- Web Conferencing Applications: While Zoom may be the most predominant web conferencing application (especially with its meteoric rise during the pandemic), many other players exist including Google Hangouts, BlueJeans, and GoToMeeting. The fact that most of these applications offer freemium to consumers means there is a high likelihood in finding functional redundancy.
Related: 3 Common SaaS Sources of Shadow IT
How Can I Mitigate Redundant SaaS Applications?
Mitigating SaaS application redundancy can be broken down into two stages: Discover, then reduce.
How do I discover redundancy in SaaS application spend?
The primary goal is to discover, specifically identify and then catalog all SaaS applications within your business.
Without a SaaS management platform like Zylo, which automatically identifies SaaS applications and spending via its Discovery Engine, there are a few approaches.
- Manual spreadsheets: You could ask teams to self-report application usage and record your findings in a spreadsheet. It may seem easy at first blush, but this approach requires a high amount of manual effort — and your record will be quickly outdated, not to mention inexact.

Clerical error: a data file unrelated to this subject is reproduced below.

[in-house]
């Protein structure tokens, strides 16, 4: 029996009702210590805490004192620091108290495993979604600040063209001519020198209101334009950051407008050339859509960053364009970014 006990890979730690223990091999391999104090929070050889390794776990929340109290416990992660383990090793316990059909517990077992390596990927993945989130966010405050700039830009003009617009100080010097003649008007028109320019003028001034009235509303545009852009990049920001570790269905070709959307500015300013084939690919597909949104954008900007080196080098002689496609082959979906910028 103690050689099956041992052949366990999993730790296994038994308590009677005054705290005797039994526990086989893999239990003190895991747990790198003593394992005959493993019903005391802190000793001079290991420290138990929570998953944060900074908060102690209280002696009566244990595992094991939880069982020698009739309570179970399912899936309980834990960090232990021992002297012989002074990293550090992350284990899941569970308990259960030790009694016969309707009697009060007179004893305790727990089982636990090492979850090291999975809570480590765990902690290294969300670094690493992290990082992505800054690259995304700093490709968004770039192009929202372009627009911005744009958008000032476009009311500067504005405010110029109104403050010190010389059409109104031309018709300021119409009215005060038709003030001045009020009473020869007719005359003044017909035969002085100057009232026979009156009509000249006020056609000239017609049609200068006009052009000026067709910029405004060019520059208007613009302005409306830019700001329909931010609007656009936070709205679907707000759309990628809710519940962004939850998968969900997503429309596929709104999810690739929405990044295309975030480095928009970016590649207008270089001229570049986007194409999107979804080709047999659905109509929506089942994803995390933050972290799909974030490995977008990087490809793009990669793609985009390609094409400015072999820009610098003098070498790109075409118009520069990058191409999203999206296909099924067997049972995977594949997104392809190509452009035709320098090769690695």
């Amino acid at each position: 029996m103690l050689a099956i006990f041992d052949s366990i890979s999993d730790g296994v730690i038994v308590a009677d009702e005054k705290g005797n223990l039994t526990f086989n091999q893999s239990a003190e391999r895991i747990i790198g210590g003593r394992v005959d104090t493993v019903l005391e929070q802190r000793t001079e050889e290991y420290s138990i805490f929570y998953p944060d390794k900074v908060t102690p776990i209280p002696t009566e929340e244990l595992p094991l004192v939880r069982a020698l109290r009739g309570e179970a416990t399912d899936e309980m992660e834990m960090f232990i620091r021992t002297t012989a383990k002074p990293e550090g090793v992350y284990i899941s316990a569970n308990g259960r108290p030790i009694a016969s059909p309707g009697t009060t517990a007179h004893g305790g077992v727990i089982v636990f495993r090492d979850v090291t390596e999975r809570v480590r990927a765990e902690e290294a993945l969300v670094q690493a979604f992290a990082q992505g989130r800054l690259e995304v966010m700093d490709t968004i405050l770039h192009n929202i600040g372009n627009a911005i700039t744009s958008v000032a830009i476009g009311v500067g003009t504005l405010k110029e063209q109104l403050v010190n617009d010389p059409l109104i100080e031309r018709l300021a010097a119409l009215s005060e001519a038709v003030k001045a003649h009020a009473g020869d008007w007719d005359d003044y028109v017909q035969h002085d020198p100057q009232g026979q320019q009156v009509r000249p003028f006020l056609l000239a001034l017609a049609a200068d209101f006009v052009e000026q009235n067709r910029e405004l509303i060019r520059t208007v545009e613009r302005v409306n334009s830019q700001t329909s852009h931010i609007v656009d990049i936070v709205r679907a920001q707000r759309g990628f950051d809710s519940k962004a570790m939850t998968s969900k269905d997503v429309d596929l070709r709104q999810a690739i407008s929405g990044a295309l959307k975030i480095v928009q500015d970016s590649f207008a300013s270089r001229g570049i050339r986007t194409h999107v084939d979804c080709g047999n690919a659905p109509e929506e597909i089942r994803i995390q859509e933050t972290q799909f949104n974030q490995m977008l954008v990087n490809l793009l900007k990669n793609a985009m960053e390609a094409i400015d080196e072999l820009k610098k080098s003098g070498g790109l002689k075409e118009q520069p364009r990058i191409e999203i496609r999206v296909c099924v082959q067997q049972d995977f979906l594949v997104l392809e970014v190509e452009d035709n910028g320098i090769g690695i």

- Cloud access security broker (CASB): Designed as a security tool for hardware, CASBs act as an intermediary between employees and cloud assets. As a result, they can be tapped for usage data as well. However, this approach can only account for compliant traffic to applications (employees going through the correct channels).
- Manual financial analysis: You could analyze financial records, from Accounts Payable and Expense reimbursements, to uncover previously unrecognized SaaS purchases. Again, this can turn into a tedious process especially on an ongoing basis.
Other methods, like assessing web plugins or simply looking at applications within your single sign-on (SSO) platform, may give only a partially accurate picture of your actual SaaS application inventory since they’re easy for users to circumnavigate.